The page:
VIN - VBAT = RDS(ON) * ILIM (Eq. 2) where the RDS(ON) is the PMOS on resistance and ILIM is the limited current of the CV/CC adapter. Thus the power dissipation is:
PCHGR = RDS(ON) * ILIM2 (Eq. 3)
The actual power dissipation is dependent on the RDS(ON). In general, using an external MOSFET is easier to obtain lower on resistance but that will also require a reverse blocking diode and result in higher total loss.
Fig. 5(b) shows the operating waveforms. Notice that the input voltage is very low when the battery voltage is low. That is the reason the IC needs to be capable of operating at a much lower voltage than a traditional linear charger. The charge current is shown in the green color with the programmed reference charge current IREF shown with a light green dotted line. The power dissipation is shown in the orange color. The yellow dotted line shows the power dissipation of a traditional linear charger for comparison.
Once the charger enters the CV charge mode, the charge current starts to drop, so does the adapter current. For the CV/CC type adapter to reduce the current, it needs to enter the CV region. Usually a voltage discontinuity occurs during the transition. The adapter voltage jumps to VFL, as shown in Fig. 5(b). If the charge current reduces gradually, the power dissipation curve will also show a discontinuity. The worst-case power dissipation for the dual-mode charger usually occurs during this transition. Even so, taking 750mA charge current and 5V adapter voltage as the example, the peak power dissipation is (5V - 4.2V)*0.75A = 0.6W, much less than the 1.5W worst case in a linear charger. The 4.2V is the typical final charge voltage for rechargeable Li-ion batteries.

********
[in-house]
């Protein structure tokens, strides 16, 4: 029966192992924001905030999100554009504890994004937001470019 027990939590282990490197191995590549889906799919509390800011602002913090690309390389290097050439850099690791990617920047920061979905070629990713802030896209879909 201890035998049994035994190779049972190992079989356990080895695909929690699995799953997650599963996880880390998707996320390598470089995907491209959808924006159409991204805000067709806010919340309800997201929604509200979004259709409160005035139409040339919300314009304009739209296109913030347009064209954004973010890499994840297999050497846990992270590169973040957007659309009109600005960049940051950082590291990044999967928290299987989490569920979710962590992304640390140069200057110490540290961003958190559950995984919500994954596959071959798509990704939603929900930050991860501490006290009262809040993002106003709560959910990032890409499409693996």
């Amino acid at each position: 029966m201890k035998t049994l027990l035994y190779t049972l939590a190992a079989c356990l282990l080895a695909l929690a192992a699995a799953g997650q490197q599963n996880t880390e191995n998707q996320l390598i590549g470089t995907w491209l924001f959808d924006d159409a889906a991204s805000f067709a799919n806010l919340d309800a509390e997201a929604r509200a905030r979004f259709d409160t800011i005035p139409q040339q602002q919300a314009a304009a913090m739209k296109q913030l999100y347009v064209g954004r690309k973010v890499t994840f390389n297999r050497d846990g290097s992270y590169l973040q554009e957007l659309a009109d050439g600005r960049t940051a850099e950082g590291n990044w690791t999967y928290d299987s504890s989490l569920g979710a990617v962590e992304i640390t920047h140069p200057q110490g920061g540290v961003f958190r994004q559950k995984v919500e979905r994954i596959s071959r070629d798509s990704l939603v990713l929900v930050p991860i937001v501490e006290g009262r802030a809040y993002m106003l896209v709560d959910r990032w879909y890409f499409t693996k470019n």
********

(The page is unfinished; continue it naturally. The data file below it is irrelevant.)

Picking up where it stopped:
The charger in Fig. 5(a) still has the thermal foldback function, thus, if the IC internal temperature exceeds the threshold, the charge current will also be reduced, so will the power dissipation. The gray dotted lines show such a case for the charge current and the power dissipation respectively.
Further Cuts In Power Dissipation
Proper design of the CV/CC adapter can further reduce the peak power dissipation in the dual-mode charger. The following demonstrates that the thermal dissipation can be minimized if the adapter output reaches the full-load output voltage (point B in Fig. 2) before the battery voltage reaches the final voltage (4.2V).
The entire charging system can be modeled as the circuit shown in Fig. 6(a) when charging in the CC region of the adapter output. The pass element in the charger is fully turned on, and the charger is equivalent to a resistor. The charge current is the current limit ILIM and the charger input voltage VIN can be found in Equation 2.
A critical condition for the adapter design occurs when the adapter output reaches the full load voltage (point B in Fig. 2) at the same time as the battery pack voltage reaches the final charge voltage VCH (4.2V typically), that is:
VCFL = RDS(ON) * ILIM + VCH (Eq. 4) where VCFL is the critical full load voltage of the adapter. For example, if the final voltage is 4.2V, the RDS(ON) is 350mΩ, and the current limit ILIM is 750mA, the critical adapter full-load voltage is 4.4625V. When the critical condition is true, the charger enters the CV mode simultaneously as the adapter exiting the CC region.